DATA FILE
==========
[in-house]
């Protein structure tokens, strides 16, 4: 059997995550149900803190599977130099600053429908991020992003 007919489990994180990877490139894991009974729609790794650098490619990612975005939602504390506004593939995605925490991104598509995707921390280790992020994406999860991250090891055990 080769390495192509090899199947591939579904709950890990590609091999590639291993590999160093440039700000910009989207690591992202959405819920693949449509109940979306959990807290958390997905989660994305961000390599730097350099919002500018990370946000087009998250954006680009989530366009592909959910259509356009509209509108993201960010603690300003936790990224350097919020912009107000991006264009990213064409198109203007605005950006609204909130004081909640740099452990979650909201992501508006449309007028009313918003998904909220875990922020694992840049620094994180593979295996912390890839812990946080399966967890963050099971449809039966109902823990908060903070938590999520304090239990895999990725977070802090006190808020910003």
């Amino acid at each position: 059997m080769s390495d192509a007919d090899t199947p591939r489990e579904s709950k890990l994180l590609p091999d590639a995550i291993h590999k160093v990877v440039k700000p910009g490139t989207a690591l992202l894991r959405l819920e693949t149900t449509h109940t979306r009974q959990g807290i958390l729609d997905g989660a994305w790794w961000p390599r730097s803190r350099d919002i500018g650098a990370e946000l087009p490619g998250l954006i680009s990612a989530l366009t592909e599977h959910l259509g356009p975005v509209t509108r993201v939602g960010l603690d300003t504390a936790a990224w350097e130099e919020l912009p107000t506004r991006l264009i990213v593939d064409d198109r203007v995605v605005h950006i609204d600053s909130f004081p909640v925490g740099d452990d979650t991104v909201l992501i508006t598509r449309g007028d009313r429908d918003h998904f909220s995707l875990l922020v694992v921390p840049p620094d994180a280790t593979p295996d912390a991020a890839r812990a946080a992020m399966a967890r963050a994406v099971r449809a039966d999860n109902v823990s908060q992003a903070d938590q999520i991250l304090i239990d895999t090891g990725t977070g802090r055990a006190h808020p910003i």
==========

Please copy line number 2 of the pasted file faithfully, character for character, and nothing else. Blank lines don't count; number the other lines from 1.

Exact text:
């Protein structure tokens, strides 16, 4: 059997995550149900803190599977130099600053429908991020992003 007919489990994180990877490139894991009974729609790794650098490619990612975005939602504390506004593939995605925490991104598509995707921390280790992020994406999860991250090891055990 080769390495192509090899199947591939579904709950890990590609091999590639291993590999160093440039700000910009989207690591992202959405819920693949449509109940979306959990807290958390997905989660994305961000390599730097350099919002500018990370946000087009998250954006680009989530366009592909959910259509356009509209509108993201960010603690300003936790990224350097919020912009107000991006264009990213064409198109203007605005950006609204909130004081909640740099452990979650909201992501508006449309007028009313918003998904909220875990922020694992840049620094994180593979295996912390890839812990946080399966967890963050099971449809039966109902823990908060903070938590999520304090239990895999990725977070802090006190808020910003």